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Devangshu Datta: Grey matter and beyond

Scientists have grown a human brain in the laboratory. This might change the way diseases are studied and diagnosed

Devangshu Datta  |  New Delhi 

Devangshu Datta

A few days ago, a team of scientists led by Dr Rene Anand of Ohio State University, claimed to have made a big breakthrough. Dr Anand says his team has successfully grown a model human brain in the laboratory. The claim is controversial because the process has not yet been peer-reviewed and data has not been released for other scientists to judge the work.

The research was presented at the American Military Health System Research Symposium in Florida. The brain is said to be about the size attained by a five-week foetus (about the size of a pencil eraser, or about four-six millimetres in diameter).

Dr Anand says the delay in releasing data and writing a paper for peer-review is because there are patents pending on the methods used to grow the 'organoid' or mini-organ. He and his colleague, Susan B McKay have set up a company, NeurXstem, which is presumably hoping to commercially exploit the intellectual property from this research.

It is claimed that human skin cells were collected from an adult and then converted into so-called pluripotent cells that is, stem cells, which can turn into any organic tissue. The converted cells were then grown in a 'specialised environment' that induced them to grow into brain cells of many different types. The techniques used to induce differentiation may be part of the intellectual property being patented.

It took about 15 weeks for the lab cells to reach this (five-week foetus) stage of development. According to the press release, it would take a more sophisticated network of blood vessels and an artificial heart to enable the brain to grow much further.

Researchers in biological labs often grow models of organs in order to get a deeper understanding of the mode of functioning, and also sometimes to replace defective organs. Eyes, livers, bladders, blood vessels etc have all been grown in the lab. But the brain is of higher complexity.

Earlier attempts to grow brains have yielded brain organoids with lower complexity. In 2013, researchers at the Institute of Molecular Biotechnology in Vienna, for example, used stem cells directly to grow a brain, which was in fact, larger than the Ohio experiment. But that Austrian brain organoid had much more immature structures.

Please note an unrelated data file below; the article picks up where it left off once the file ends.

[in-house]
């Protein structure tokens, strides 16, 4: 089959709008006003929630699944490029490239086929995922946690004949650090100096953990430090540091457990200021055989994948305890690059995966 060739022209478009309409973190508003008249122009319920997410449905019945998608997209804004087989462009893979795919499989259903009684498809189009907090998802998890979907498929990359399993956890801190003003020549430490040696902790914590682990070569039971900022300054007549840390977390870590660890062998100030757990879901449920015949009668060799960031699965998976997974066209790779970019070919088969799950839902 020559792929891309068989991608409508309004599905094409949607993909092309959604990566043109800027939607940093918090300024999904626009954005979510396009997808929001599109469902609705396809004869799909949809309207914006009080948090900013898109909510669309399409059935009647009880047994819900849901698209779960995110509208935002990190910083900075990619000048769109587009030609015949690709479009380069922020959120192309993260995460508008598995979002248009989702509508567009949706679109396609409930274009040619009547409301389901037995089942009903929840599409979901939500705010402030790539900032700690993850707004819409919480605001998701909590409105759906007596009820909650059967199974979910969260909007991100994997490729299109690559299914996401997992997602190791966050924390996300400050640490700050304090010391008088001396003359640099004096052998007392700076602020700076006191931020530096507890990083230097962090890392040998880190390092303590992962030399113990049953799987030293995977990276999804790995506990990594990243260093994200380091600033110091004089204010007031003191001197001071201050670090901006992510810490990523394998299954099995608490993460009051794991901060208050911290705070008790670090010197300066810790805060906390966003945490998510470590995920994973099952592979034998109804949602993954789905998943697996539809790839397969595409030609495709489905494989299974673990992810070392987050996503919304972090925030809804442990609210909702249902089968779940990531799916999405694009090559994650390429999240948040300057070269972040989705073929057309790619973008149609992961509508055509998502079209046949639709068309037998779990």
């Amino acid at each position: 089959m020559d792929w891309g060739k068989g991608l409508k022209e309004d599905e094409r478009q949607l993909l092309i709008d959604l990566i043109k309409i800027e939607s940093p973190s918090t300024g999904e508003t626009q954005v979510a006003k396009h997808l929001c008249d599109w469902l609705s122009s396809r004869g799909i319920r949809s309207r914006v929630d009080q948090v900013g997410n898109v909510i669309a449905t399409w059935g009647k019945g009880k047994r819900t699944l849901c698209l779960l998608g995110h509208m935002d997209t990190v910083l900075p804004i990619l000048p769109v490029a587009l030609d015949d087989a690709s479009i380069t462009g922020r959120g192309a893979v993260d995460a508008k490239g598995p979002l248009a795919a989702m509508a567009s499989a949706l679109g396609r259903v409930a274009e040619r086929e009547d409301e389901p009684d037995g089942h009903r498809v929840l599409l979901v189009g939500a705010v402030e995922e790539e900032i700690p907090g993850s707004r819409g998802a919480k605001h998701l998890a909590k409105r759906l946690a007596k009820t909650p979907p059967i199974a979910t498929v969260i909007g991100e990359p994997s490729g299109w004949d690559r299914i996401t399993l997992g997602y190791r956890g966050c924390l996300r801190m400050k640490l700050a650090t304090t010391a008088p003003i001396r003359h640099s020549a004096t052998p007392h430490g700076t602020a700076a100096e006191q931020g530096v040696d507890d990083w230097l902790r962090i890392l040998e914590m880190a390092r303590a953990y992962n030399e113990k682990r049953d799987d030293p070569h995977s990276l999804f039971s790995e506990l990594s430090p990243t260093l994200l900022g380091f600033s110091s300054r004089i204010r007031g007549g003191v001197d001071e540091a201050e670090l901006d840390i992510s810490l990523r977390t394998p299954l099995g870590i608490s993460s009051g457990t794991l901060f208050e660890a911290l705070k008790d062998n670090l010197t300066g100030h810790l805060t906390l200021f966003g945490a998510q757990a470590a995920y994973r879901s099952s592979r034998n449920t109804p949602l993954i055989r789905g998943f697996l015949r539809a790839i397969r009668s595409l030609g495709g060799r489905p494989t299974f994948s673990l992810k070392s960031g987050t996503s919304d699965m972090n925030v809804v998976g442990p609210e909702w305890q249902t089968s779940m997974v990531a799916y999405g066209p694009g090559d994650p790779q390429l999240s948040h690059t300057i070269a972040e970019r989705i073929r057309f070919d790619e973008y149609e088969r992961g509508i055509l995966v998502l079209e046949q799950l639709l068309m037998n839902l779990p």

This brain is small. But it has similar complexity to a full-sized brain, including 99 per cent of the diverse cell types found in an adult brain. The structures include the beginnings of a spinal cord, cortex, midbrain, brain stem, 'signal circuitry' and retina. The cells include neurons, axons and dendrites, which are essential to the body's signalling system. Dr Anand says speculatively, that it may be possible to develop the "remaining one per cent" of brain cells if the process is continued for a few more weeks.

The organoid has no awareness. It is not connected to any sensory input organs. So it doesn't receive any inputs. In this way, all ethical issues involving consciousness and cognition are avoided. Initially, this organoid will be used to study stresses caused by war, such as post-traumatic stress disorder, and also the impact of traumatic brain injuries. This is why this research was unveiled at the military health symposium.

Assuming the claims about the new technology are validated and this is patented, the technology could be licensed out to study a vast range of neurological diseases and conditions. For example, Parkinson's disease, Alzheimer's, schizophrenia, autism etc could all be studied in detail. Also, the potential effects and side-effects of drugs could be tested. If a blood circulation system for this can be devised, it would be possible to study an even wider range of conditions, such as strokes.

It would also be possible to study the effect of environmental toxins on foetal development in great detail by monitoring the expression of every gene and carefully varying the chemicals in the environment.

The technique even has the potential to change the way in which medical diagnosis is done. A lab could take a skin sample from a patient and grow a brain organoid that possessed all the patient's genes, investigate things in detail and offer a completely personalised diagnosis.

The possibilities are obviously, exciting. However, this sort of claim always has to be treated with caution until it has been peer-reviewed and the experimental results have been reproduced.

First Published: Thu, August 20 2015. 21:48 IST
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